One of the pleasant surprises in the growth of MAKE Magazine is that the magazine has a strong appeal among teens. We hear stories from parents about how engaged their son or daughter is by the projects in the magazine. We hear the same from teachers.
We want to do all that we can to encourage future generations to become makers.
One thing we’ve been doing is organizing Maker visits in some Bay Area schools. Last week, Michelle Hlubinka, who has coordinated Education Day at Maker Faire, took at group of makers to the Head-Royce School in Oakland.
Here’s Michelle’s writeup on the visit:
We did two assemblies to all of the 6-12th graders, a total of 488 students plus probably a couple dozen of their teachers, and then we also did a short “bonus round” with two classes of fourth graders (another 40 kids), who are studying electricity now so they were especially tuned into how our demos worked.
They got a brief overview of Maker Faire from me, followed by some hands-on time with LEDs and coin cells (the middle schoolers got to take home “Glowies”–the school had magnets that weren’t quite right to make good Throwies.) Then they saw the video “I Make…” Kids of all ages sure do love those Mobile Muffins!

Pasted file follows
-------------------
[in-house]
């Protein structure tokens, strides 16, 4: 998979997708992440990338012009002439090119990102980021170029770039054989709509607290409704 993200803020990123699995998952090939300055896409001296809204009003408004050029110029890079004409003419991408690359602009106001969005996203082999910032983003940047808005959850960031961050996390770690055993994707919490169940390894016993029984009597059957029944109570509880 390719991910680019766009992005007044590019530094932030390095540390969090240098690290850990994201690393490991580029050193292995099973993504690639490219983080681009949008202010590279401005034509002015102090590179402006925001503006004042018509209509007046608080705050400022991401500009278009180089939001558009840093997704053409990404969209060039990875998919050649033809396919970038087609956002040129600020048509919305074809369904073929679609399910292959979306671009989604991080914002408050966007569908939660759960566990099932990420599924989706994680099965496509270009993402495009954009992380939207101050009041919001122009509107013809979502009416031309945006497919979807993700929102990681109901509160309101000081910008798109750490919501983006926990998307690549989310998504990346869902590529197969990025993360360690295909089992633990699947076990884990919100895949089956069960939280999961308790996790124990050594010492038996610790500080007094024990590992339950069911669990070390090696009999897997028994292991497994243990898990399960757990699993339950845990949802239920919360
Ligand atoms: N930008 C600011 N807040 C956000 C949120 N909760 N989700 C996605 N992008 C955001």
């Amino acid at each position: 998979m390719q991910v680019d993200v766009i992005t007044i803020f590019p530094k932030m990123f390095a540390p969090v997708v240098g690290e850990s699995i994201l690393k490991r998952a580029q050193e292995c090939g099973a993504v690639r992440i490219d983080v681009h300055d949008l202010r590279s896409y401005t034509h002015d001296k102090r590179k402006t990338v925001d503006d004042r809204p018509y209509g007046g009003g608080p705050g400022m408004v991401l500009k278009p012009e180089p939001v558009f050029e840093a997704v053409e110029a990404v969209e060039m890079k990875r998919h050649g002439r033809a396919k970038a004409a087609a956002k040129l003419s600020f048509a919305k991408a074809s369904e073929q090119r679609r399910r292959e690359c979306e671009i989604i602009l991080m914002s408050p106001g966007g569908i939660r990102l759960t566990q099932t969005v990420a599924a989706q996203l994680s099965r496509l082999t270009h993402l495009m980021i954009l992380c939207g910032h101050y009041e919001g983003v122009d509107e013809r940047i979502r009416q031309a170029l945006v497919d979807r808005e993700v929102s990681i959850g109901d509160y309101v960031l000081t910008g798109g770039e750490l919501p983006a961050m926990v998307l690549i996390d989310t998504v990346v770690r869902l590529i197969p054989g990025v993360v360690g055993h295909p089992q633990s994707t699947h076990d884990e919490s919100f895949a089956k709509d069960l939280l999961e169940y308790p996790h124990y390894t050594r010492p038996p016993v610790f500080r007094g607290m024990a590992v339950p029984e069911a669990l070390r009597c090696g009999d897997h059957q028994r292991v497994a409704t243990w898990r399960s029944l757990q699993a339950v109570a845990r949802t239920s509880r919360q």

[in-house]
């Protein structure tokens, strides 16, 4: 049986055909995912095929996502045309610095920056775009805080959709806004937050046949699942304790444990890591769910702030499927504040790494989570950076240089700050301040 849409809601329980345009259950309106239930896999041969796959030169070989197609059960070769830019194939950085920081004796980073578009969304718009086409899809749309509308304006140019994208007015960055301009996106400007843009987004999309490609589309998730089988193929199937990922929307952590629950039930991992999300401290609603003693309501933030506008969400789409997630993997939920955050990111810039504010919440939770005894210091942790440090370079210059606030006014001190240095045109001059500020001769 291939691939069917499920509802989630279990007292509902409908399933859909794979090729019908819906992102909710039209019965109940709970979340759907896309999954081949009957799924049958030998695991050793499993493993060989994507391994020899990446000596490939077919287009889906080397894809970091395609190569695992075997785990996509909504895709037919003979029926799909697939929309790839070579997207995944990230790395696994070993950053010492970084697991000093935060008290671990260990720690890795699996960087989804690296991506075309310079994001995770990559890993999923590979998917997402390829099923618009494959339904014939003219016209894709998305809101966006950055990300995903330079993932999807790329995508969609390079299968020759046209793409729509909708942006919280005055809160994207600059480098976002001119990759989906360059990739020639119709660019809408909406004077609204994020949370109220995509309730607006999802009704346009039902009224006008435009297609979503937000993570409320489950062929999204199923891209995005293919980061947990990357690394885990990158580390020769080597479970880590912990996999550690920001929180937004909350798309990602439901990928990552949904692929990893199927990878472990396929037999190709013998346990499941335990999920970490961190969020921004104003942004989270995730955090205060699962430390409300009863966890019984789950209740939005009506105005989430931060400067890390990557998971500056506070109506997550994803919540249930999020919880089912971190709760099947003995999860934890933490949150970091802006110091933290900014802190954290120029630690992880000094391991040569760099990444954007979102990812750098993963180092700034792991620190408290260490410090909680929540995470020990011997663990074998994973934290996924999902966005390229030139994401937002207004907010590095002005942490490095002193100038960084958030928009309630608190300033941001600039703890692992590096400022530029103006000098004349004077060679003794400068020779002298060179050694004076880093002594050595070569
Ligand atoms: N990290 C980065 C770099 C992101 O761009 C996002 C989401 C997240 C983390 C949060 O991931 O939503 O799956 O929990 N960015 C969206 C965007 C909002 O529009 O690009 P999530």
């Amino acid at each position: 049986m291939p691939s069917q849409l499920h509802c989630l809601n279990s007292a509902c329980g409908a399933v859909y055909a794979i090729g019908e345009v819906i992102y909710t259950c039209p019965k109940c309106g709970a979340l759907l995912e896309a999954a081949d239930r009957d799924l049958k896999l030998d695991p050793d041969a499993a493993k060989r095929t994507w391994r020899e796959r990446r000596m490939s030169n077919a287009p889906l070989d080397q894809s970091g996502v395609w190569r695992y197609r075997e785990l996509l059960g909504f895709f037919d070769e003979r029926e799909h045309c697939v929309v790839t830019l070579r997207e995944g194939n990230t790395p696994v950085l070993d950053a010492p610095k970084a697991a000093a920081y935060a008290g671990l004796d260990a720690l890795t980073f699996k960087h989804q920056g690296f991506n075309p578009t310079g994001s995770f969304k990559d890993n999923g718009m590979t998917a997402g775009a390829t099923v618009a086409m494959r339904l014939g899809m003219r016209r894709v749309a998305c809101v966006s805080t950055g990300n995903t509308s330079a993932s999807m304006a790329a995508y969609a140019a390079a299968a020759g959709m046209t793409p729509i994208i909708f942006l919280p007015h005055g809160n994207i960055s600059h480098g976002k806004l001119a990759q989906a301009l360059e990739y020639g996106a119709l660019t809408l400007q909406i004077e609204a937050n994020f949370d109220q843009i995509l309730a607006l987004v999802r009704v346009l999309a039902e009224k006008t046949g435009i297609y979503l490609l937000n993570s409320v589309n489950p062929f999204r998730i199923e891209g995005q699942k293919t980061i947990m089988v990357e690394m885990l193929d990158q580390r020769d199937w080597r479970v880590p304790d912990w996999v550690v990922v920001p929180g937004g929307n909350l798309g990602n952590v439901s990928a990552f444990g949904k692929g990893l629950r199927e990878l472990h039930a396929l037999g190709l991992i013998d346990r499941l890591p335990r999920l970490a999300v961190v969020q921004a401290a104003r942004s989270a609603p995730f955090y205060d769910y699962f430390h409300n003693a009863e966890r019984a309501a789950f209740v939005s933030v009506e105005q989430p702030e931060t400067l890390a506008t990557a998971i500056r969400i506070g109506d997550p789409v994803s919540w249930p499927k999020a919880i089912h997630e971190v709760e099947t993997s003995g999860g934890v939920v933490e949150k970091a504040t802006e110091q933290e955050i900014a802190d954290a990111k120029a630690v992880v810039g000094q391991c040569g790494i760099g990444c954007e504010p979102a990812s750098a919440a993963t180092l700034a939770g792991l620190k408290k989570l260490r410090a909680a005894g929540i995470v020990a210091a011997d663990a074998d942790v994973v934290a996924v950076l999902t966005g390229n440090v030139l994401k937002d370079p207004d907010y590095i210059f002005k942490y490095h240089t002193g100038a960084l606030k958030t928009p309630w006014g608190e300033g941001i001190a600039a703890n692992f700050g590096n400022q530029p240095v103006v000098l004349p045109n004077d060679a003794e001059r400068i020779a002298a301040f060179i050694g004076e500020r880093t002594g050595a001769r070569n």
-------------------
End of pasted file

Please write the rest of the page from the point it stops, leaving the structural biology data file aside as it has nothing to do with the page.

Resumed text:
Then I had the joy of introducing the students to 5 Makers with inspiring projects. Oohs and ahhs all around. Ken Murphy showed off his Blinkybugs, Dan Goldwater of MonkeyElectric showed his bikes (he brought the LED one with him) and his lamp, and ORB SWARM their rolling emergent-behavior spherebots. The SWARM was demoed by Marnia Johnston, Lee Sonko, and “Jesse”. Perhaps because they went last, or because robots elicit more questions like “What happens if they get out of your control?” the ORB folks got all the questions in the Q&A.
All in all it went great with very positive feedback from the kids and the teachers.
The best though was a response from one of the students, as reported by his parent to his teacher:
My son said that today was the “best day of the entire school year.” He was enthralled with the “Make” guys and knows that he “wants to be those guys.” Thanks for getting one teenager very, very excited about the future.